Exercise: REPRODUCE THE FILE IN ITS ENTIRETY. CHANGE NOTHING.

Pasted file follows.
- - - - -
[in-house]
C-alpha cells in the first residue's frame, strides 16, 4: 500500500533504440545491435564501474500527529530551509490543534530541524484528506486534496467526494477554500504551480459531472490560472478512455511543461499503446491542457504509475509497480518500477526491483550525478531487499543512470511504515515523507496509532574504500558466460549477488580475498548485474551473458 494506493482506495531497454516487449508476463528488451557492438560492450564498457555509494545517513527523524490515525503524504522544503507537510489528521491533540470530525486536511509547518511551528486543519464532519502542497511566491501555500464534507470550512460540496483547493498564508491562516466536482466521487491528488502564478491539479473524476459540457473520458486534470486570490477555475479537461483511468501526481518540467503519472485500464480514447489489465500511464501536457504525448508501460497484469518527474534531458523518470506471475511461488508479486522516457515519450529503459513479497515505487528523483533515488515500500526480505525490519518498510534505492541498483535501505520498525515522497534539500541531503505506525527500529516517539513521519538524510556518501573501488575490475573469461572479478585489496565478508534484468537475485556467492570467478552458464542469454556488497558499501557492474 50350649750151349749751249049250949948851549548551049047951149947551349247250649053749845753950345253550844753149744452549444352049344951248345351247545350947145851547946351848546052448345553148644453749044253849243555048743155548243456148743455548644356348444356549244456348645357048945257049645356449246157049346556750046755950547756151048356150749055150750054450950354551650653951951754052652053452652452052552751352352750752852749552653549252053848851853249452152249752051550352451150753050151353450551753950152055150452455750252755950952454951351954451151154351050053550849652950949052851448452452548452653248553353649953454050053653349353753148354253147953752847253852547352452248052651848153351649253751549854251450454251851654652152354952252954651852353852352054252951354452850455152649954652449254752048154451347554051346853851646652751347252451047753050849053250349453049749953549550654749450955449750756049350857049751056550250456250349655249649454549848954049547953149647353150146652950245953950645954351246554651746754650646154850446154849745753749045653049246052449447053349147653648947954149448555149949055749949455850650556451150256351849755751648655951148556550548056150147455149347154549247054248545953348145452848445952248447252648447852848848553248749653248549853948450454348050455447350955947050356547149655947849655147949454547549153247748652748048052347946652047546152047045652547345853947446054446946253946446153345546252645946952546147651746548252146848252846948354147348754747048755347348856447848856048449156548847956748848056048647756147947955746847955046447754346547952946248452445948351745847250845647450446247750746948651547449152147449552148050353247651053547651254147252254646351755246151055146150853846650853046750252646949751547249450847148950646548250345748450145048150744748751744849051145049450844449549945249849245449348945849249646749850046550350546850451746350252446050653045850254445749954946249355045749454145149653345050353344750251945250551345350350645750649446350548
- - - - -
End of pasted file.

[in-house]
C-alpha cells in the first residue's frame, strides 16, 4: 500500500533504440545491435564501474500527529530551509490543534530541524484528506486534496467526494477554500504551480459531472490560472478512455511543461499503446491542457504509475509497480518500477526491483550525478531487499543512470511504515515523507496509532574504500558466460549477488580475498548485474551473458 494506493482506495531497454516487449508476463528488451557492438560492450564498457555509494545517513527523524490515525503524504522544503507537510489528521491533540470530525486536511509547518511551528486543519464532519502542497511566491501555500464534507470550512460540496483547493498564508491562516466536482466521487491528488502564478491539479473524476459540457473520458486534470486570490477555475479537461483511468501526481518540467503519472485500464480514447489489465500511464501536457504525448508501460497484469518527474534531458523518470506471475511461488508479486522516457515519450529503459513479497515505487528523483533515488515500500526480505525490519518498510534505492541498483535501505520498525515522497534539500541531503505506525527500529516517539513521519538524510556518501573501488575490475573469461572479478585489496565478508534484468537475485556467492570467478552458464542469454556488497558499501557492474 50350649750151349749751249049250949948851549548551049047951149947551349247250649053749845753950345253550844753149744452549444352049344951248345351247545350947145851547946351848546052448345553148644453749044253849243555048743155548243456148743455548644356348444356549244456348645357048945257049645356449246157049346556750046755950547756151048356150749055150750054450950354551650653951951754052652053452652452052552751352352750752852749552653549252053848851853249452152249752051550352451150753050151353450551753950152055150452455750252755950952454951351954451151154351050053550849652950949052851448452452548452653248553353649953454050053653349353753148354253147953752847253852547352452248052651848153351649253751549854251450454251851654652152354952252954651852353852352054252951354452850455152649954652449254752048154451347554051346853851646652751347252451047753050849053250349453049749953549550654749450955449750756049350857049751056550250456250349655249649454549848954049547953149647353150146652950245953950645954351246554651746754650646154850446154849745753749045653049246052449447053349147653648947954149448555149949055749949455850650556451150256351849755751648655951148556550548056150147455149347154549247054248545953348145452848445952248447252648447852848848553248749653248549853948450454348050455447350955947050356547149655947849655147949454547549153247748652748048052347946652047546152047045652547345853947446054446946253946446153345546252645946952546147651746548252146848252846948354147348754747048755347348856447848856048449156548847956748848056048647756147947955746847955046447754346547952946248452445948351745847250845647450446247750746948651547449152147449552148050353247651053547651254147252254646351755246151055146150853846650853046750252646949751547249450847148950646548250345748450145048150744748751744849051145049450844449549945249849245449348945849249646749850046550350546850451746350252446050653045850254445749954946249355045749454145149653345050353344750251945250551345350350645750649446350548